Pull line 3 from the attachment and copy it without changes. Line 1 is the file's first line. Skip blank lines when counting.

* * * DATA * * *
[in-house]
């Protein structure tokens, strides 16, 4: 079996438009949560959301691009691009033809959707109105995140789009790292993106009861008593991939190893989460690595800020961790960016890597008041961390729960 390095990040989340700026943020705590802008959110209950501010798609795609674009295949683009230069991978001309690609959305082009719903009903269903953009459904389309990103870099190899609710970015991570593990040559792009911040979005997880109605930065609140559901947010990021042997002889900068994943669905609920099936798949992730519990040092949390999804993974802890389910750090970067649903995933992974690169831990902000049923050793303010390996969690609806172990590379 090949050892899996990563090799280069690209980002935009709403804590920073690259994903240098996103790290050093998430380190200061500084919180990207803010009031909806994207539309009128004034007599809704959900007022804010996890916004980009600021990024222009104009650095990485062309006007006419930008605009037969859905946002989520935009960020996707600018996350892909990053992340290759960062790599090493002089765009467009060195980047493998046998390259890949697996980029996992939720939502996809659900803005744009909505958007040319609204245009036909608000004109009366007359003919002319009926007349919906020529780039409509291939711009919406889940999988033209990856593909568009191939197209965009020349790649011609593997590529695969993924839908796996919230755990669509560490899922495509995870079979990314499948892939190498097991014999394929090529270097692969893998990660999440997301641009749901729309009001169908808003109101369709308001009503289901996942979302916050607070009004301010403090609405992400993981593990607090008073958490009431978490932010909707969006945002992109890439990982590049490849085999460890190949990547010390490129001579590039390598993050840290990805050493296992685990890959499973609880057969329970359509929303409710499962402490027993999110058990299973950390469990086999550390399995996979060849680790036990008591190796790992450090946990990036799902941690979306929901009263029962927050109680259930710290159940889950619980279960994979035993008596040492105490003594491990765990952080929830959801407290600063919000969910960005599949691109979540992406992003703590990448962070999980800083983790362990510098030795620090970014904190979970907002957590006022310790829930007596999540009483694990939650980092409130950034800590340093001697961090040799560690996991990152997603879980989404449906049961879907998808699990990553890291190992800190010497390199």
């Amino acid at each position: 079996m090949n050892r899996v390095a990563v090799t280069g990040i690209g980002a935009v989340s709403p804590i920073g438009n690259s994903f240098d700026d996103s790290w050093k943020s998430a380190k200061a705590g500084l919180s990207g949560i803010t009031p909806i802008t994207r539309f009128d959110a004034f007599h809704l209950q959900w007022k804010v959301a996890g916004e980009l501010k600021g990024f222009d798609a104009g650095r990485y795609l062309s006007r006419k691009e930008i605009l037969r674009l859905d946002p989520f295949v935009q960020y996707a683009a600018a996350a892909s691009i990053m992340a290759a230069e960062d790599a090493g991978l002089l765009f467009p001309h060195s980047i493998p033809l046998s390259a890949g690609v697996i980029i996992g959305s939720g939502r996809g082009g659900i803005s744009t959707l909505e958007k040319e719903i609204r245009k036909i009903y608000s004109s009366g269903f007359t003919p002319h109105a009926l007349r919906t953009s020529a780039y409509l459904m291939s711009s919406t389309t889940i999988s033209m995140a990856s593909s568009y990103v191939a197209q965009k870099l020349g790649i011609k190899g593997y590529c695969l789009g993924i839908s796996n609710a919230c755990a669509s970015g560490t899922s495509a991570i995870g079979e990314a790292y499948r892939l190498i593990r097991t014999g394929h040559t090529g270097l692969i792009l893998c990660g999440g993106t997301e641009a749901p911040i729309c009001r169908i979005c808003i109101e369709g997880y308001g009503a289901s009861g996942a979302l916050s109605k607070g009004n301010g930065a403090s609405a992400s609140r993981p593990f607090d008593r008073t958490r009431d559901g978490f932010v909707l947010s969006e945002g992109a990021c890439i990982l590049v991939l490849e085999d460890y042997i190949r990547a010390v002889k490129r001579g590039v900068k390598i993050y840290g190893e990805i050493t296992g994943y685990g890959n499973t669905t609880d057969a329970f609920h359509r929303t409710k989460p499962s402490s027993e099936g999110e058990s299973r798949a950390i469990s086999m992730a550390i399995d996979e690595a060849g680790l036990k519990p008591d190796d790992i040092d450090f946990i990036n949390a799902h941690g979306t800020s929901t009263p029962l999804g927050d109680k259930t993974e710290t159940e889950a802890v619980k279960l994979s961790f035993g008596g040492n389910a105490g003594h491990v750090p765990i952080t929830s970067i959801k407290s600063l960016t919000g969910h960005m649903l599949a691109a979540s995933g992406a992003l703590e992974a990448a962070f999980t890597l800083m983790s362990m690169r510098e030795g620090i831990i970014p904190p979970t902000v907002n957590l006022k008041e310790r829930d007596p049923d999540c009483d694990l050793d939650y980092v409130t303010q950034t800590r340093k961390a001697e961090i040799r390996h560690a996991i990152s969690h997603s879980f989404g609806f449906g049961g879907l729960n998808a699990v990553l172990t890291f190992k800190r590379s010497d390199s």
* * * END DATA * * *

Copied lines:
């Amino acid at each position: 079996m090949n050892r899996v390095a990563v090799t280069g990040i690209g980002a935009v989340s709403p804590i920073g438009n690259s994903f240098d700026d996103s790290w050093k943020s998430a380190k200061a705590g500084l919180s990207g949560i803010t009031p909806i802008t994207r539309f009128d959110a004034f007599h809704l209950q959900w007022k804010v959301a996890g916004e980009l501010k600021g990024f222009d798609a104009g650095r990485y795609l062309s006007r006419k691009e930008i605009l037969r674009l859905d946002p989520f295949v935009q960020y996707a683009a600018a996350a892909s691009i990053m992340a290759a230069e960062d790599a090493g991978l002089l765009f467009p001309h060195s980047i493998p033809l046998s390259a890949g690609v697996i980029i996992g959305s939720g939502r996809g082009g659900i803005s744009t959707l909505e958007k040319e719903i609204r245009k036909i009903y608000s004109s009366g269903f007359t003919p002319h109105a009926l007349r919906t953009s020529a780039y409509l459904m291939s711009s919406t389309t889940i999988s033209m995140a990856s593909s568009y990103v191939a197209q965009k870099l020349g790649i011609k190899g593997y590529c695969l789009g993924i839908s796996n609710a919230c755990a669509s970015g560490t899922s495509a991570i995870g079979e990314a790292y499948r892939l190498i593990r097991t014999g394929h040559t090529g270097l692969i792009l893998c990660g999440g993106t997301e641009a749901p911040i729309c009001r169908i979005c808003i109101e369709g997880y308001g009503a289901s009861g996942a979302l916050s109605k607070g009004n301010g930065a403090s609405a992400s609140r993981p593990f607090d008593r008073t958490r009431d559901g978490f932010v909707l947010s969006e945002g992109a990021c890439i990982l590049v991939l490849e085999d460890y042997i190949r990547a010390v002889k490129r001579g590039v900068k390598i993050y840290g190893e990805i050493t296992g994943y685990g890959n499973t669905t609880d057969a329970f609920h359509r929303t409710k989460p499962s402490s027993e099936g999110e058990s299973r798949a950390i469990s086999m992730a550390i399995d996979e690595a060849g680790l036990k519990p008591d190796d790992i040092d450090f946990i990036n949390a799902h941690g979306t800020s929901t009263p029962l999804g927050d109680k259930t993974e710290t159940e889950a802890v619980k279960l994979s961790f035993g008596g040492n389910a105490g003594h491990v750090p765990i952080t929830s970067i959801k407290s600063l960016t919000g969910h960005m649903l599949a691109a979540s995933g992406a992003l703590e992974a990448a962070f999980t890597l800083m983790s362990m690169r510098e030795g620090i831990i970014p904190p979970t902000v907002n957590l006022k008041e310790r829930d007596p049923d999540c009483d694990l050793d939650y980092v409130t303010q950034t800590r340093k961390a001697e961090i040799r390996h560690a996991i990152s969690h997603s879980f989404g609806f449906g049961g879907l729960n998808a699990v990553l172990t890291f190992k800190r590379s010497d390199s």